Produced by global superstar Prayanka Chopras and her mother Dr. Madhu Chopra through their production company Purple Pebble Pictures, “Pahuna: the Little Visitors” has garnered a lot of attention at the Toronto International Film Festival (TIFF) in its Special Event category screening, even winning a mention in Vogue India. NYFA filmmaking alumna Pragya Rathor partnered with the film’s first-time director, Paakhi Tyrewala of Bonfire Tales production company, to work on the shoot.
Described as a “contemporary Indian version of Hansel and Gretel,” the film grants viewers a rare glimpse of Northeast India as it weaves a fable-like story of three children who are forced to flee their Nepalese village and become separated from their parents in the forest, adapting to survive together. Through this rarely seen portrayal of a typically voiceless region of India, the film brings larger issues such as children’s rights, racism and refugee crises to the global stage.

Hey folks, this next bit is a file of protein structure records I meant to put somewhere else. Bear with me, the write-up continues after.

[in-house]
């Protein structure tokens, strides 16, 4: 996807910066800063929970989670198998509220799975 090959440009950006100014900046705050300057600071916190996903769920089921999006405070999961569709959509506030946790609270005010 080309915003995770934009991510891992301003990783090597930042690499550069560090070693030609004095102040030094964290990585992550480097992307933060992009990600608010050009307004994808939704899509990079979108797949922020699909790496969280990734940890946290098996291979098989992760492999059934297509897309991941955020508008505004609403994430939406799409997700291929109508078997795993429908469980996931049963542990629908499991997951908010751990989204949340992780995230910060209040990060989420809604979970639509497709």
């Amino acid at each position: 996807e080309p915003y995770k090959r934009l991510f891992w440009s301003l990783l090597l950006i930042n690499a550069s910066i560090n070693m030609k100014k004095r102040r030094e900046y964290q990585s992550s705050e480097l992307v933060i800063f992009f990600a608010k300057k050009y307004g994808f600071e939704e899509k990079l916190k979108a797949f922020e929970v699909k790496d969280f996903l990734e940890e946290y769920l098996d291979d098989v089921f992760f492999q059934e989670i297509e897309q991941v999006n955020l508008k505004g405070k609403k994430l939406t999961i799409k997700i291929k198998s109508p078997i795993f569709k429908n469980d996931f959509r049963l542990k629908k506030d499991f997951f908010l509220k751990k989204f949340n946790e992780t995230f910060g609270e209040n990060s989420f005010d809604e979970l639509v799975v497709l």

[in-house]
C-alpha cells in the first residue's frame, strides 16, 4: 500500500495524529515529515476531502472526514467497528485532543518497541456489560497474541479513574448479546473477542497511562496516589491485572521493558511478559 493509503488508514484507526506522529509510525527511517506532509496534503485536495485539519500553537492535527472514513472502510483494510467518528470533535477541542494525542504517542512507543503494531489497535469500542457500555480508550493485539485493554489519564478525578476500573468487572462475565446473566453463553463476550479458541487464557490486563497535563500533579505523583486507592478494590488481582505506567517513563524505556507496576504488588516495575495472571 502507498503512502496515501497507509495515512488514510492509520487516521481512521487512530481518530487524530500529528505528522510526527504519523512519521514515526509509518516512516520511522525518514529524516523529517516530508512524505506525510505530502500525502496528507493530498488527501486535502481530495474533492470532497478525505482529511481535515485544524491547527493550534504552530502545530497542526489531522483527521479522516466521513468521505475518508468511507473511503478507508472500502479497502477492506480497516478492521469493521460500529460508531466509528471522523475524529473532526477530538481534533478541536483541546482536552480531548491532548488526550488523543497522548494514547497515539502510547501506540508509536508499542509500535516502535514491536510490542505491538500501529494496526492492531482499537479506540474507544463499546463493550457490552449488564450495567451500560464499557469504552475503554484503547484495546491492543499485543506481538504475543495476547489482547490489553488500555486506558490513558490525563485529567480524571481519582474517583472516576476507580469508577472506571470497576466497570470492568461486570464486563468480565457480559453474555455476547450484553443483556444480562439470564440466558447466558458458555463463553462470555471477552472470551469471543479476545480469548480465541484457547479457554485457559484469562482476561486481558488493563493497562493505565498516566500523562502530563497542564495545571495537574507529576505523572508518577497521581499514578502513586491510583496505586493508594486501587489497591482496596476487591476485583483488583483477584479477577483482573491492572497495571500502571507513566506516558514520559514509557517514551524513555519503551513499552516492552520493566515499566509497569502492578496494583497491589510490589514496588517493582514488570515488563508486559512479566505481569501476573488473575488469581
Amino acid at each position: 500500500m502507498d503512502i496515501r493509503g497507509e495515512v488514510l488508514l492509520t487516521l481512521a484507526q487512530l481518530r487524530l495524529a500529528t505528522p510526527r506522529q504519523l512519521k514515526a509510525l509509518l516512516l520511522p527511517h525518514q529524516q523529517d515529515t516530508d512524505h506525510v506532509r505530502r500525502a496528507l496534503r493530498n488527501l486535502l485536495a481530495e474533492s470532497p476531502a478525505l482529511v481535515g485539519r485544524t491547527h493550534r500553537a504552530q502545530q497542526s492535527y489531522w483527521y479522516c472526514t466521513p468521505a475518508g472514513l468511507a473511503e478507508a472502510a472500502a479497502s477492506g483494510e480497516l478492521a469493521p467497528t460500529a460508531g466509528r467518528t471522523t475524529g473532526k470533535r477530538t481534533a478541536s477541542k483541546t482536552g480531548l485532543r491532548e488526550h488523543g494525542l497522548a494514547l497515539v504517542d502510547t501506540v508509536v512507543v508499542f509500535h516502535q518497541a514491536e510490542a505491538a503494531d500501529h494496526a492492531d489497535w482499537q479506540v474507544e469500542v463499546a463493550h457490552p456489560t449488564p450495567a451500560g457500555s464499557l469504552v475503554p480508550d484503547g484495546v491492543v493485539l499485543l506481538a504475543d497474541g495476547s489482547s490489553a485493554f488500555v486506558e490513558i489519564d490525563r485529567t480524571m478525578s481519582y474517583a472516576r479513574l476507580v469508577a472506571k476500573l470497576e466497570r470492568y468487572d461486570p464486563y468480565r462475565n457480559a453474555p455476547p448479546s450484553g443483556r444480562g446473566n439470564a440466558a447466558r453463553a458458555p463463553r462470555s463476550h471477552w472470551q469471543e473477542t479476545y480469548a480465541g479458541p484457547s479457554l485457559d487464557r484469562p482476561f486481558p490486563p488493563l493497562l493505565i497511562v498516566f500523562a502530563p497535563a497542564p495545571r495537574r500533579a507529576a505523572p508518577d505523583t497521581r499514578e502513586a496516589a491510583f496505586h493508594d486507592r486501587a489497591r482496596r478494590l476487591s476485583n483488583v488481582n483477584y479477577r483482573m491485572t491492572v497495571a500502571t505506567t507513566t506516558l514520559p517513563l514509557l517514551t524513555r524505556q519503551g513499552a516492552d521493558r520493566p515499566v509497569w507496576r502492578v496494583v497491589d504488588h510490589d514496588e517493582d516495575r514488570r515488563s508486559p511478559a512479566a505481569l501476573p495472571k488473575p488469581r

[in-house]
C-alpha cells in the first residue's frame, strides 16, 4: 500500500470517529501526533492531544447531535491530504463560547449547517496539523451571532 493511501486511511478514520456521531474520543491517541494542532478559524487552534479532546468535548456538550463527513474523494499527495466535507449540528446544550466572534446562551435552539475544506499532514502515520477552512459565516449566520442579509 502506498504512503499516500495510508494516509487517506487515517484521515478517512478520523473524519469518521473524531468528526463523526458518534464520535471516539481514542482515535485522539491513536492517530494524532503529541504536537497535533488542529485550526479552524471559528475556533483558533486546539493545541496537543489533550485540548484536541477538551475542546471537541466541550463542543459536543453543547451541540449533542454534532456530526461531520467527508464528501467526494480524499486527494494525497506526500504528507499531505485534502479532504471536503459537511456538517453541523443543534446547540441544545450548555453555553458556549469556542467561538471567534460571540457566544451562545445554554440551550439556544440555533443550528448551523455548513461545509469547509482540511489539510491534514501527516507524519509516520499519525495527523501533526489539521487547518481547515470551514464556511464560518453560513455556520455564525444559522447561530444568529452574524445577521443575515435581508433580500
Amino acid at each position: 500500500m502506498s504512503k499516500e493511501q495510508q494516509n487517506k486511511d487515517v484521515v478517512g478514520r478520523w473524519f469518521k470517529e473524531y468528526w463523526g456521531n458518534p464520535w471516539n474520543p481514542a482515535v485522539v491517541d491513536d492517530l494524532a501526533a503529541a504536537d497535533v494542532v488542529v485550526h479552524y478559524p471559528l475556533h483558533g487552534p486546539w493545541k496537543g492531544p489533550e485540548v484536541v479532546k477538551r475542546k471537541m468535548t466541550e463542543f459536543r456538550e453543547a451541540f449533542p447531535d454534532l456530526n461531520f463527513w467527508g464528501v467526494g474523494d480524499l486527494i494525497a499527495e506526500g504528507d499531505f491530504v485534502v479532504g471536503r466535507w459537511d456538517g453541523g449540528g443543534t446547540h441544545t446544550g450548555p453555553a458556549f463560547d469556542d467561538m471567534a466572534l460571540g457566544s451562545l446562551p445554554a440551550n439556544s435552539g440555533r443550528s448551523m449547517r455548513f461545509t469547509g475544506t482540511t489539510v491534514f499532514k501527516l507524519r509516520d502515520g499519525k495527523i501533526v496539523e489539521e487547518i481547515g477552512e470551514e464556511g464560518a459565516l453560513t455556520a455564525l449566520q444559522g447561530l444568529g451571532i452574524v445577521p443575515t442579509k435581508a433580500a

The film’s director, Paakhi Tyrewala, told LiveMint, “When I started looking for producers for this film — I must have gone to nine or 10 producers before I came to Priyanka — they all rejected me. Four reasons: first, I was a first-time director. Second, I was a woman director. Third, I wanted to make the film in Sikkim [Province]… and fourth, it was a children’s film. When I came to Dr Madhu Chopra, I was so tired of being told no. So I told her upfront, I have these four problems. She started laughing, and she said, ‘For those reasons, I’ll do your film.’”
From the red carpet at TIFF, The Indian Express quoted Priyanka Chopra as echoing the theme of overcoming obstacles and raising up unheard voices that has helped to make “Pahuna” a success: “It’s not easy – when you come into entertainment being a woman. You’ve got to pull your socks up for a fight.’”
Filmed in the remote Indian province of Sakkim using unknown local talent and the local language, the film is a remarkable step in Prayanka Chopras’ venture to bring rarely seen stories and marginalized voices from India to the forefront of cinema. So far, her Purple Pebble Pictures has produced regional films in dialects including Bhojpuri, Marathi and Punjabi, with films planned in Bengali and Konkani.